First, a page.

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Homemade or From the Jar: Which Baby Food Is Best?

How to make baby food at home

baby being fed baby food

When it comes time to for your infant to start eating solid food, is preparing it yourself any better or worse than choosing pre-made, packaged baby food?


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“Both types of food have pros and cons,” says pediatric dietitian Diana Schnee, MS, RD, CSP, LD.

Baby food in the jar is convenient and portable, but some parents worry about:

  • Cost: It can be more expensive to buy baby food than to cook and mash fresh food yourself.
  • Preservatives: The only preservative recommended in jarred foods is vitamin D. But if you blend your own, you know exactly what’s in it and don’t have to worry about navigating ingredient labels.
  • Processing: Excessive heat used to kill bacteria during food processing may also dull nutrients.
  • Packaging: Disposable packaging isn’t as earth-friendly as reusable dishes.
  • Contaminants: Some reports have claimed that jarred baby food contains small amounts of heavy metals.

For these and other reasons, some parents opt to take the homemade route. This can be less expensive, but it also has its downsides:

  • Time: Chopping, steaming and blending foods for baby can mean extra time spent in the kitchen.
  • Storage: Homemade food doesn’t keep as easily as jarred food. Be sure to refrigerate or freeze cooked baby food within two hours to avoid bacteria growth.
  • Texture: How lumpy is too lumpy? Food that isn’t mashed enough could be a choking hazard. And picky eaters may prefer the consistency of smoother processed food.
  • Safety: Homemade food doesn’t go through the safety and quality checks that jarred food does.


So which is better?

It’s up to you. According to Schnee, the concerns aren’t dire enough to rule out either type of food. Ideally, she recommends a combination — making homemade food when you’re having dinner at home and buying jars for when you’re dining out.

“The quality of processed baby food is no longer an issue — there are high-quality, natural baby foods on store shelves now, and most well-known brands have good safety records,” she says. “But if parents want to make homemade food, it’s fine as long as they do it safely.”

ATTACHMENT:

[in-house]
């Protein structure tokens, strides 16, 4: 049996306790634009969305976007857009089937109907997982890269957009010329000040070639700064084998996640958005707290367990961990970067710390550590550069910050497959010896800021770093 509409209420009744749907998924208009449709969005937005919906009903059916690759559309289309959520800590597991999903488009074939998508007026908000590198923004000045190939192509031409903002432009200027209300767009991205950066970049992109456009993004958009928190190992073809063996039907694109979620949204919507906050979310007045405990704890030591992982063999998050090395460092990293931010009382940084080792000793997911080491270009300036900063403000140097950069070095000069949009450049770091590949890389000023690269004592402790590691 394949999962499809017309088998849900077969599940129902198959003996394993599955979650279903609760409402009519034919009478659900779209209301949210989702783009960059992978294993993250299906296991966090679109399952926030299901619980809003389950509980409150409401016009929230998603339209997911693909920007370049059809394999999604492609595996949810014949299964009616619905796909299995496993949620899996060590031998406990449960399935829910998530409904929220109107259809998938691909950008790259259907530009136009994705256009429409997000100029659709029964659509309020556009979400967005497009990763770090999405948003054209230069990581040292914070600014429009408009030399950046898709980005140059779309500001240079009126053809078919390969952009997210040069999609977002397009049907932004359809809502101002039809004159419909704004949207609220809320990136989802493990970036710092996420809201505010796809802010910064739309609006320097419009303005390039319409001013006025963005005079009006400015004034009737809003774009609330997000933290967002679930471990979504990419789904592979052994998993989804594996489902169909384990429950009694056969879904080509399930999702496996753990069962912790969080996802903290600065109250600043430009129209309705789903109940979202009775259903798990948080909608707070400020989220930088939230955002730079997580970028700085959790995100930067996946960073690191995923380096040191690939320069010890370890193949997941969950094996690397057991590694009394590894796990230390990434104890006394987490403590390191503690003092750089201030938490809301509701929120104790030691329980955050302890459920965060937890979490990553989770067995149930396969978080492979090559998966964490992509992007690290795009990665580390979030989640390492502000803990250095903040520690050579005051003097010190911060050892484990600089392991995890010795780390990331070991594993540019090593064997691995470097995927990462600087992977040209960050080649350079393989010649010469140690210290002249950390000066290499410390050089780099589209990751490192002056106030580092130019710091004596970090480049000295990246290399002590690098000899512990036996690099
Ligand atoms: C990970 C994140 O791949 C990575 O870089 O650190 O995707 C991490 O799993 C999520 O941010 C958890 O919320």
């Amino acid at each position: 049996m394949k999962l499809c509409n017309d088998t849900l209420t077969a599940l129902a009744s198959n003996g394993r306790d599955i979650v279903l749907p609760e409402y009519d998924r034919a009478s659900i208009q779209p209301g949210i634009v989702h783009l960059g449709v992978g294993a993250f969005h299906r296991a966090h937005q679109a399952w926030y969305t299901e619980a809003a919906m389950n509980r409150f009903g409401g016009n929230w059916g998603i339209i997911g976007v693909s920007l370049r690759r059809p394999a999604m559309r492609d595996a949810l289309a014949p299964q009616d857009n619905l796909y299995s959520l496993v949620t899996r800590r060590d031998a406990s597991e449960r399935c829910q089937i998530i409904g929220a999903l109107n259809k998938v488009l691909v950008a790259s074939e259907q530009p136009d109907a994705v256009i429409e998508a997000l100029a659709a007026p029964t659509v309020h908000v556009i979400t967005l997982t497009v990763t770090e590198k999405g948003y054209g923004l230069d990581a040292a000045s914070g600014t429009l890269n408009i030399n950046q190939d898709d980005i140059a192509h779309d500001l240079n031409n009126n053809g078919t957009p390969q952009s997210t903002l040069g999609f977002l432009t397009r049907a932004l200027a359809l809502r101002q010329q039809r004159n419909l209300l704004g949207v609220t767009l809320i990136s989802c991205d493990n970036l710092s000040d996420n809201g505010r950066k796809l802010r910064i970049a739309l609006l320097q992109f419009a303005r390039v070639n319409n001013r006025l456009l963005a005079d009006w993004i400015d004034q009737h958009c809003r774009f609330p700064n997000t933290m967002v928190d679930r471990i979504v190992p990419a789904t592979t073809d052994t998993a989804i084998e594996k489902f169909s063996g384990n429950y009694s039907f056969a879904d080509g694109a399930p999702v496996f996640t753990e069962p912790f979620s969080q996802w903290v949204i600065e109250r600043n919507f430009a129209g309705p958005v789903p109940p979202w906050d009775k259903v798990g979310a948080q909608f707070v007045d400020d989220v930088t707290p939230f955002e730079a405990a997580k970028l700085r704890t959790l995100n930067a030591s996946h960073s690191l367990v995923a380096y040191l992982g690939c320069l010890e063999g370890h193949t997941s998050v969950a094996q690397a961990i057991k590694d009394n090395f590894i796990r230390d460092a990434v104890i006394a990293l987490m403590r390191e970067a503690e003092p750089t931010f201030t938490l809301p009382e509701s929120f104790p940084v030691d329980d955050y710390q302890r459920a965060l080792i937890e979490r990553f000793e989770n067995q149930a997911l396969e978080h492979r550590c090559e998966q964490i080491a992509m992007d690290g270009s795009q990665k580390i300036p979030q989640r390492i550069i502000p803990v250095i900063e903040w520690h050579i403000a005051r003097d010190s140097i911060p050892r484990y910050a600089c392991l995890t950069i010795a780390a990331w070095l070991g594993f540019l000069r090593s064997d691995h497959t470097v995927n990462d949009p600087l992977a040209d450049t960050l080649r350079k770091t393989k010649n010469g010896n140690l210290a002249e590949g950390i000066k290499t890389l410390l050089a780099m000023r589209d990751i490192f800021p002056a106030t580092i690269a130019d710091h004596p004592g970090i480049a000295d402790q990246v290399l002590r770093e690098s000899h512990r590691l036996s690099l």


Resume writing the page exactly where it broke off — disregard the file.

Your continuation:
Do’s and don’ts for making homemade baby food

If you choose to make baby food yourself, follow these guidelines:

  • Do steam or microwave fruits and vegetables (instead of boiling them) to retain most nutrients.
  • Don’t add salt, sugar or any other ingredient. Each baby food item should have only one ingredient so that it’s easier to identify any potential allergic reaction.
  • Do mash or puree cooked food with small amounts of water, formula or breast milk until smooth.
  • Do transfer food into ice cube trays, cover the tray with plastic wrap or a lid and freeze. Then store frozen cubes in baggies. You can thin purees before or after freezing. Each cube is equal to about 1 ounce of food.
  • Don’t freeze food for more than one month. Be sure to label the bag with the date of preparation as well as the type of food.
  • Do rewarm food to room temperature when it’s time to eat — but not before.

Healthy snacks for babies (and moms) on the go

No time for homemade? Busy parents can still feed their babies fresh foods that don’t come in a jar. Take one of these along on your next outing:

  • Banana: Bring a little dish and a fork or spoon and mash it up.
  • Avocado: Mash it up like a banana.
  • Yogurt: But be sure to tote it with an ice pack.
  • Diced fruit: Peaches, pears and melons are great for babies with new teeth.
  • Tiny cubes of cheese: Opt for pasteurized cheeses, like mozzarella or mild cheddar, because they are less likely to contain illness-causing bacteria.


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